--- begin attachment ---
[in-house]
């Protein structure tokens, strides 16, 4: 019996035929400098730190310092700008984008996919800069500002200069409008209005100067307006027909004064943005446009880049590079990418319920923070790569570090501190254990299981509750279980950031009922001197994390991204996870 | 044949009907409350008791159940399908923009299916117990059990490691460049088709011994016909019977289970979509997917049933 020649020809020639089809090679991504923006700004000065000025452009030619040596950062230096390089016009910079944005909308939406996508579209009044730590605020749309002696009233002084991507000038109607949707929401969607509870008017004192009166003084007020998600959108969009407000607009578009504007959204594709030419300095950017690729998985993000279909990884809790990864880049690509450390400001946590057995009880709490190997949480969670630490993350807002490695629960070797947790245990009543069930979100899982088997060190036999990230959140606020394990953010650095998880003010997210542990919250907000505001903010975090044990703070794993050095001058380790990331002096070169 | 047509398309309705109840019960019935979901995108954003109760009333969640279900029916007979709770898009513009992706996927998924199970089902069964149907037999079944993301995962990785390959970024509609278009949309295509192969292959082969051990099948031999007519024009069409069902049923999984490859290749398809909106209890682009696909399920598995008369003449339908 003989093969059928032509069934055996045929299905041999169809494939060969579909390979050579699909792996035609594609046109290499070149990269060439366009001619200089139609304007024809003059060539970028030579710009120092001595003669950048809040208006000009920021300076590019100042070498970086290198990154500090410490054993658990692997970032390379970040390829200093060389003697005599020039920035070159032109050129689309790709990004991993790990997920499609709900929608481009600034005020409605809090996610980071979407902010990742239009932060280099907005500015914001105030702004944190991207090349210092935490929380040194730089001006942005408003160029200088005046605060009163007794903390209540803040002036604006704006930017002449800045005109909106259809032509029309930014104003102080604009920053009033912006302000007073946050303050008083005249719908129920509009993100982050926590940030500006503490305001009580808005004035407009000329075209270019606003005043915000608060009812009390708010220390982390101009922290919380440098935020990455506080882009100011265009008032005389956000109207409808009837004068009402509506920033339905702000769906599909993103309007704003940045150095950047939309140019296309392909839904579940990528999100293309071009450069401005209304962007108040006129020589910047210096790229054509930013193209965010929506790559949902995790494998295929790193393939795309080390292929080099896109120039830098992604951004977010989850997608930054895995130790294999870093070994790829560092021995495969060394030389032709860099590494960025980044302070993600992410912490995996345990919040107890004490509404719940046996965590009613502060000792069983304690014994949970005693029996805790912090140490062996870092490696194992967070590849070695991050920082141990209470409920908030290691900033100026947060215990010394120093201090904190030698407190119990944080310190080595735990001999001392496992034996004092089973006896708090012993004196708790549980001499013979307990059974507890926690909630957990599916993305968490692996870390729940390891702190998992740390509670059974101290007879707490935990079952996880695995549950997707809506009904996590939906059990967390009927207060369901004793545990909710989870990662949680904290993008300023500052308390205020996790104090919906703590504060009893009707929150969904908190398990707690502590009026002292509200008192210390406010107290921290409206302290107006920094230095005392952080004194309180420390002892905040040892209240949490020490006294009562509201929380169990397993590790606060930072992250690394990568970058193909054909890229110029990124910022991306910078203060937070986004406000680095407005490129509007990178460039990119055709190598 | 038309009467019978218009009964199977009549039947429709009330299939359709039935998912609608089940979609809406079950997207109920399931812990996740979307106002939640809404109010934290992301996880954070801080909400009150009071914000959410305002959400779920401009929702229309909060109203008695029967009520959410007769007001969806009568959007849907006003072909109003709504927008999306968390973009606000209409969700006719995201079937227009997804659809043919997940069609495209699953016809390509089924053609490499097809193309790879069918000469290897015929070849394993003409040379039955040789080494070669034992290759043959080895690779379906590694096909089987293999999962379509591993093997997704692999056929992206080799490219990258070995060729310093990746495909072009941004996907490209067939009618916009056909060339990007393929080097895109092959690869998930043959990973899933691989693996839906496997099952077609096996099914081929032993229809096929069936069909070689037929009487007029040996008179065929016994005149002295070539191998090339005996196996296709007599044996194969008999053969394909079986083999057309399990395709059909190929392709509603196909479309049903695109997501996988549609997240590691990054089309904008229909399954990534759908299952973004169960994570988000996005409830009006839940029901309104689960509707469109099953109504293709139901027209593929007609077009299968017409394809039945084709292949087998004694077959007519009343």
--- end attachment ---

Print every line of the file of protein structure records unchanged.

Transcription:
[in-house]
């Protein structure tokens, strides 16, 4: 019996035929400098730190310092700008984008996919800069500002200069409008209005100067307006027909004064943005446009880049590079990418319920923070790569570090501190254990299981509750279980950031009922001197994390991204996870 | 044949009907409350008791159940399908923009299916117990059990490691460049088709011994016909019977289970979509997917049933 020649020809020639089809090679991504923006700004000065000025452009030619040596950062230096390089016009910079944005909308939406996508579209009044730590605020749309002696009233002084991507000038109607949707929401969607509870008017004192009166003084007020998600959108969009407000607009578009504007959204594709030419300095950017690729998985993000279909990884809790990864880049690509450390400001946590057995009880709490190997949480969670630490993350807002490695629960070797947790245990009543069930979100899982088997060190036999990230959140606020394990953010650095998880003010997210542990919250907000505001903010975090044990703070794993050095001058380790990331002096070169 | 047509398309309705109840019960019935979901995108954003109760009333969640279900029916007979709770898009513009992706996927998924199970089902069964149907037999079944993301995962990785390959970024509609278009949309295509192969292959082969051990099948031999007519024009069409069902049923999984490859290749398809909106209890682009696909399920598995008369003449339908 003989093969059928032509069934055996045929299905041999169809494939060969579909390979050579699909792996035609594609046109290499070149990269060439366009001619200089139609304007024809003059060539970028030579710009120092001595003669950048809040208006000009920021300076590019100042070498970086290198990154500090410490054993658990692997970032390379970040390829200093060389003697005599020039920035070159032109050129689309790709990004991993790990997920499609709900929608481009600034005020409605809090996610980071979407902010990742239009932060280099907005500015914001105030702004944190991207090349210092935490929380040194730089001006942005408003160029200088005046605060009163007794903390209540803040002036604006704006930017002449800045005109909106259809032509029309930014104003102080604009920053009033912006302000007073946050303050008083005249719908129920509009993100982050926590940030500006503490305001009580808005004035407009000329075209270019606003005043915000608060009812009390708010220390982390101009922290919380440098935020990455506080882009100011265009008032005389956000109207409808009837004068009402509506920033339905702000769906599909993103309007704003940045150095950047939309140019296309392909839904579940990528999100293309071009450069401005209304962007108040006129020589910047210096790229054509930013193209965010929506790559949902995790494998295929790193393939795309080390292929080099896109120039830098992604951004977010989850997608930054895995130790294999870093070994790829560092021995495969060394030389032709860099590494960025980044302070993600992410912490995996345990919040107890004490509404719940046996965590009613502060000792069983304690014994949970005693029996805790912090140490062996870092490696194992967070590849070695991050920082141990209470409920908030290691900033100026947060215990010394120093201090904190030698407190119990944080310190080595735990001999001392496992034996004092089973006896708090012993004196708790549980001499013979307990059974507890926690909630957990599916993305968490692996870390729940390891702190998992740390509670059974101290007879707490935990079952996880695995549950997707809506009904996590939906059990967390009927207060369901004793545990909710989870990662949680904290993008300023500052308390205020996790104090919906703590504060009893009707929150969904908190398990707690502590009026002292509200008192210390406010107290921290409206302290107006920094230095005392952080004194309180420390002892905040040892209240949490020490006294009562509201929380169990397993590790606060930072992250690394990568970058193909054909890229110029990124910022991306910078203060937070986004406000680095407005490129509007990178460039990119055709190598 | 038309009467019978218009009964199977009549039947429709009330299939359709039935998912609608089940979609809406079950997207109920399931812990996740979307106002939640809404109010934290992301996880954070801080909400009150009071914000959410305002959400779920401009929702229309909060109203008695029967009520959410007769007001969806009568959007849907006003072909109003709504927008999306968390973009606000209409969700006719995201079937227009997804659809043919997940069609495209699953016809390509089924053609490499097809193309790879069918000469290897015929070849394993003409040379039955040789080494070669034992290759043959080895690779379906590694096909089987293999999962379509591993093997997704692999056929992206080799490219990258070995060729310093990746495909072009941004996907490209067939009618916009056909060339990007393929080097895109092959690869998930043959990973899933691989693996839906496997099952077609096996099914081929032993229809096929069936069909070689037929009487007029040996008179065929016994005149002295070539191998090339005996196996296709007599044996194969008999053969394909079986083999057309399990395709059909190929392709509603196909479309049903695109997501996988549609997240590691990054089309904008229909399954990534759908299952973004169960994570988000996005409830009006839940029901309104689960509707469109099953109504293709139901027209593929007609077009299968017409394809039945084709292949087998004694077959007519009343």